plished: I play the violin; and I am something of a sculptor and a student of philosophy—a taste which I owe to our friend M. Lecamus here. And when I passed you just now, I heard you discussing the immortality of the soul," said M. Mifroid, who wished to shine before the eyes of the pretty Marceline.
"Adolphe and I love to discuss these serious questions; and just now we were discussing the body and soul and the relations between them," said Theophrastus with a very fair imitation of the professorial air of Adolphe.
"Have n't you got beyond that?" said M. Mifroid, burning to shine. "In the eyes of Science matter and spirit are one and the same thing, that is to say, they constitute the same unity in the same Force, at once result and phenomenon, cause and effect, moving towards the same end: the Progressive Ascent of Being. You two gentlemen are the only people left to make this distinction between matter and spirit."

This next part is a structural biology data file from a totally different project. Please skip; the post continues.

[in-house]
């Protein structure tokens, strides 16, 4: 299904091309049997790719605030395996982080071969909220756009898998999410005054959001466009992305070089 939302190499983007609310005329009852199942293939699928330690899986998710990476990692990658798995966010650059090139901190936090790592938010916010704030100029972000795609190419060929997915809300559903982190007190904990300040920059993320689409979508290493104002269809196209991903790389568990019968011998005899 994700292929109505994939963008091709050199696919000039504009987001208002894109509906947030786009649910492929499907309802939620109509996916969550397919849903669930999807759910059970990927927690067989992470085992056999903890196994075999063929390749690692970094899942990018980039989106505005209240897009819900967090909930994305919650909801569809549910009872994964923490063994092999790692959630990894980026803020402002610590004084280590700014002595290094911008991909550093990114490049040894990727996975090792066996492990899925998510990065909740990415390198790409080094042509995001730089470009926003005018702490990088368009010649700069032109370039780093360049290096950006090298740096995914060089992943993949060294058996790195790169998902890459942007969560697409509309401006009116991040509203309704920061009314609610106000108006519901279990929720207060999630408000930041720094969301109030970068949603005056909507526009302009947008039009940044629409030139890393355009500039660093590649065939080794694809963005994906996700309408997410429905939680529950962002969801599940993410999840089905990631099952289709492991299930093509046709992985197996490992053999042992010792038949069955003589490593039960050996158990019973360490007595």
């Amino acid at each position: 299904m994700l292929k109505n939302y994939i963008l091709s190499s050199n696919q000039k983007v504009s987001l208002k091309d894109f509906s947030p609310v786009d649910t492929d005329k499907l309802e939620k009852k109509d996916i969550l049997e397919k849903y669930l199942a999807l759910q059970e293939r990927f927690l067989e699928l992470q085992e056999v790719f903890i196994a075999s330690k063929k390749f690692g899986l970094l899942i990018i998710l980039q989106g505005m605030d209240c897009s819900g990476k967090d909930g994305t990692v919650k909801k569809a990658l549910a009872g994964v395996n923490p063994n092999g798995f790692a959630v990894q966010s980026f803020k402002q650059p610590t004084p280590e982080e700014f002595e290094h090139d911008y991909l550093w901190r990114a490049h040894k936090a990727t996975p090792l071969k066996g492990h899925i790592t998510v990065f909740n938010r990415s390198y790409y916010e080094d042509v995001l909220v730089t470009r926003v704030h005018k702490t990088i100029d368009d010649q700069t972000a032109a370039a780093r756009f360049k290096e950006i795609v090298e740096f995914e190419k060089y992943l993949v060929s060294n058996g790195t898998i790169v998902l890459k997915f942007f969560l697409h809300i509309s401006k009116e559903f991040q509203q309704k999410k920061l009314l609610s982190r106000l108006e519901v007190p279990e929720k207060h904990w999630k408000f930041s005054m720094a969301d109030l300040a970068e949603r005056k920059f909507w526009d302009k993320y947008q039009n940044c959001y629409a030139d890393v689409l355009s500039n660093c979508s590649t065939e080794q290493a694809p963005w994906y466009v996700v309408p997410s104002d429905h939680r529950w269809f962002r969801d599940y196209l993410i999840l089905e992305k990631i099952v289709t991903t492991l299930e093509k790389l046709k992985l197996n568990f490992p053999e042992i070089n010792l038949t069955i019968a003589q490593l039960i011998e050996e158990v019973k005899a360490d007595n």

Theophrastus was a trifle huffed: "We do the best we can," he said stiffly.
The little party had come into the Place de la Concorde. At the top of the Rue Royale there was a large crowd of people, shouting and gesticulating.